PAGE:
Thursday Challenge is having two weeks of free-for-all. Any favorite picture. Here is one of mine. It’s a picture of some stores in Tahoe taken through an Amtrak window. It represents my greatest adventure.
Two summers ago, I sold my first fiction story. It was just a short story, and I sold it to an obscure online publisher that was so new mine was the first story it published. But still. I. Sold. A. Story. I was an author. Approximately 10 people have bought and read my story!
That was in June 2008. I found out that the ginormous Romance Writer’s of American conference was in San Francisco that year. San Francisco is about 500 miles from my house. Not super close, but when you realize that the nearest city to me is 250 miles away, really it isn’t that far. There would be 10,000 other writers there, dozens and dozens of agents and publishers. I was a writer! I had to go! Never mind that it was in four weeks.
Somehow I managed to convince the RWA to take my money, even though their registration was closed. Somehow I came up with the $500 registration in the first place. I went online and found a forum where people post for roommates and connected with the most wonderful woman who needed another roomie. We’re so far from an airport, that by the time I got to one I’d be half-way to San Francisco. I was on the verge of just driving the whole way, when I found out that I could take an Amtrak for $100 round trip. If you think back to what gas cost in summer 2008 (it was over $4 a gallon here) you’ll realize this was a steal.
So I went on an adventure. It was as far from frugal as I’ve ever been in my life. I paid a premium for the registration, I stayed in the conference hotel which cost $500 for the week just for my quarter of the cost (but I DID get to ride in the elevator with Christine Feehan!), and eating out three meals a day in San Francisco in a swanky hotel just isn’t frugal no matter how you cut it (but I did get to eat Indian food for the first time and fell in love.) I wouldn’t trade one minute of that week for anything. It was absolutely worth the money. Every single penny.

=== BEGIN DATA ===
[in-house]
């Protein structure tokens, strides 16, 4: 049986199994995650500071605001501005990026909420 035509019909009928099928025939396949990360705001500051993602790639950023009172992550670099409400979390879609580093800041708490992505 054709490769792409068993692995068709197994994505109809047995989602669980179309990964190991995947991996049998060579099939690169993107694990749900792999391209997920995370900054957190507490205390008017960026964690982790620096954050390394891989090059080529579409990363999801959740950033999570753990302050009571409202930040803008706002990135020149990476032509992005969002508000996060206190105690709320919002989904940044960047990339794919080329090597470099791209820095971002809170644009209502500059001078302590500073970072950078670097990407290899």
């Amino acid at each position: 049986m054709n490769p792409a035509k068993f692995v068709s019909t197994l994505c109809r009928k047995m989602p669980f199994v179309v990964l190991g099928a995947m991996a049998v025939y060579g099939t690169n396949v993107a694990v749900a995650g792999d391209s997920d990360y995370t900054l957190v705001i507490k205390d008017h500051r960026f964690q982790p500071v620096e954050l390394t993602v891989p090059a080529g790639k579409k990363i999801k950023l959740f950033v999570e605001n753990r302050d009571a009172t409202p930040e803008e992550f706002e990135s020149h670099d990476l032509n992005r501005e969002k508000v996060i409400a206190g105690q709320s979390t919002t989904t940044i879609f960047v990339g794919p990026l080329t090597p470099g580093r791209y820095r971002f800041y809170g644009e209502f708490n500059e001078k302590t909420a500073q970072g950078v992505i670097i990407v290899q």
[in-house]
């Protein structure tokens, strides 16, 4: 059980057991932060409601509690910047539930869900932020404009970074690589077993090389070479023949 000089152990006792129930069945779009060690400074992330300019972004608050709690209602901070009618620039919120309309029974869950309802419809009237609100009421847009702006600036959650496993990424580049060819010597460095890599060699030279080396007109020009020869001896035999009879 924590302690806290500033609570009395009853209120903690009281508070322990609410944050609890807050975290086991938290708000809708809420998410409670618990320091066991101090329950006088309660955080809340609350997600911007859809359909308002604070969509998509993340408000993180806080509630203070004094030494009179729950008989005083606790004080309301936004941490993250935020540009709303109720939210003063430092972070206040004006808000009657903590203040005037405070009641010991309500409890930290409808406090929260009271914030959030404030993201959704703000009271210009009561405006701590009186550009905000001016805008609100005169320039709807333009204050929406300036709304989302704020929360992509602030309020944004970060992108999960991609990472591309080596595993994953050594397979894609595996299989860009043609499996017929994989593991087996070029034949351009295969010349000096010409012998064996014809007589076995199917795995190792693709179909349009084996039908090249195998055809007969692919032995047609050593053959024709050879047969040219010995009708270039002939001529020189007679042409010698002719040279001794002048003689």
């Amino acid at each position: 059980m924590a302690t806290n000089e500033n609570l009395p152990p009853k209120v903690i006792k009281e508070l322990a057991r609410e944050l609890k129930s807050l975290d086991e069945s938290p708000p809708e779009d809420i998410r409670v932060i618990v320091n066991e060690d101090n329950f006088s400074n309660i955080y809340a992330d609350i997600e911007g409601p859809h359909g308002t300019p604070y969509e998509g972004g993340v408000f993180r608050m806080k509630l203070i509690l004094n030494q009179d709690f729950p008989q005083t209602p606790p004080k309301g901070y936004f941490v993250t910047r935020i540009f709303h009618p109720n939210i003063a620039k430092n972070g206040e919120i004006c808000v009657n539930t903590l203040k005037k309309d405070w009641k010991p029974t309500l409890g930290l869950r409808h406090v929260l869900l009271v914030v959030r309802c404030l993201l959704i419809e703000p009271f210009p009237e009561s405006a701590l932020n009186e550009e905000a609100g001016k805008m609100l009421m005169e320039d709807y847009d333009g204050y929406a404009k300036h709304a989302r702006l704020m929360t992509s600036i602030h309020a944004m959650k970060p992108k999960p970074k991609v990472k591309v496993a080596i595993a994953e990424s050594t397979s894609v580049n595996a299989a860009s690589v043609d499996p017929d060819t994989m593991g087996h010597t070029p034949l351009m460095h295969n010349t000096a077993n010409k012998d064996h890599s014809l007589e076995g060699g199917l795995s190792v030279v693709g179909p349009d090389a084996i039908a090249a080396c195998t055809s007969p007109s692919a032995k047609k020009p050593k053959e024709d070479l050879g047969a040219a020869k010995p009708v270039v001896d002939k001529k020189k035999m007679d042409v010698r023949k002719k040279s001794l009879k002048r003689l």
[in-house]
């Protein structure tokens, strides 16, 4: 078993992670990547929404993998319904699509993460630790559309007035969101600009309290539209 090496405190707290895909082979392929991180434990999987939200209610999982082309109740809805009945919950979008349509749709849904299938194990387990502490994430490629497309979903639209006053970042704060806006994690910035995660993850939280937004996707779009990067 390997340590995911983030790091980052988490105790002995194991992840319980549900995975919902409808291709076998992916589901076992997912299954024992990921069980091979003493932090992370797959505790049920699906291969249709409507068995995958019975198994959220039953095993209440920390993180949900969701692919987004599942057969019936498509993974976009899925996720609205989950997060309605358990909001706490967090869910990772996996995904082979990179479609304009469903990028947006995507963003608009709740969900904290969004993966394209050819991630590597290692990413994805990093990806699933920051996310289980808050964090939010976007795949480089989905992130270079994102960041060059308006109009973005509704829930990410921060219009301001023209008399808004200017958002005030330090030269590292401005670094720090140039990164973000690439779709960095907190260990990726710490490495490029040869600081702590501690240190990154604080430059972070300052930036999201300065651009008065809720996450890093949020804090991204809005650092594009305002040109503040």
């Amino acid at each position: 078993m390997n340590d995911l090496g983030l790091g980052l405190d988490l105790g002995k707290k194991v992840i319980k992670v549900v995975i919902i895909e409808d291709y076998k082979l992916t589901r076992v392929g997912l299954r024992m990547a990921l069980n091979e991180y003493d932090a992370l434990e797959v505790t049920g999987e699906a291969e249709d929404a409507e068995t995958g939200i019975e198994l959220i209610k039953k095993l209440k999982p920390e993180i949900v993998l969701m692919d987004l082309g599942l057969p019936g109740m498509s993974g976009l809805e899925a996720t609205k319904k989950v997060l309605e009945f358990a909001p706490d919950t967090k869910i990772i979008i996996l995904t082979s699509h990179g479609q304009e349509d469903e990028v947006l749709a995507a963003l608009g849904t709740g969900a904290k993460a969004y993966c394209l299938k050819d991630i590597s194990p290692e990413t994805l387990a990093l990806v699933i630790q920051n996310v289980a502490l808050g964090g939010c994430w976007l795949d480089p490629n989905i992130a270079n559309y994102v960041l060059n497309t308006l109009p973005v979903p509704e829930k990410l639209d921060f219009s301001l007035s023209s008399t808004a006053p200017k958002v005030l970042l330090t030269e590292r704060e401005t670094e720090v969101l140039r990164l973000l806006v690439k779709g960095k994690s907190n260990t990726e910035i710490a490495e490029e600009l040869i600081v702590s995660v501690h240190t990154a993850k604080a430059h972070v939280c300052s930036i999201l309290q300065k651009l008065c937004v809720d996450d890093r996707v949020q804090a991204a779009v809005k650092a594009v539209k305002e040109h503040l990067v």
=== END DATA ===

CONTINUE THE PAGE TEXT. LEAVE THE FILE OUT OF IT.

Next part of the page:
Here is my thought on frugality. I don’t think it’s the end-all. I think it’s the means to an end. Not spending everything we earn every single week on crap means we have money when an opportunity to have an adventure comes up. That trip, silly as it sounds, made me a real writer. I pitched a novel I had written to every agent who stood still long enough and to the head publisher of Kensington. I met and formed relationships with a handful of New York Times bestselling authors. I rode in the elevator with Christine Feehan (yes, that deserves two mentions), heard Nora Roberts talk about her success, spent five minutes standing shoulder to shoulder with Jayne Ann Krentz, and ended up shipping my clothes home so that I could stuff my suitcase with the eleventy billion books they gave away at the conference.
That conference was a defining moment for me.
It was the moment that I realized that “real authors” are no different than me. Nora Roberts started out writing Harlequin Romances to stay sane as a single mom. Every author I met started out where I was–unsure if all the bazillions of words and hours writing those words would ever pay off. Unsure if they were good enough for anyone to notice. The only thing they did that got them where they are today is to keep writing, keep trying, until they were good enough to be published. They didn’t give up.
And neither will I.
This lesson comes to you in a very round about way via frugality. Being frugal today means you have the money to take advantage of opportunities later.
More Thursday Challenge here.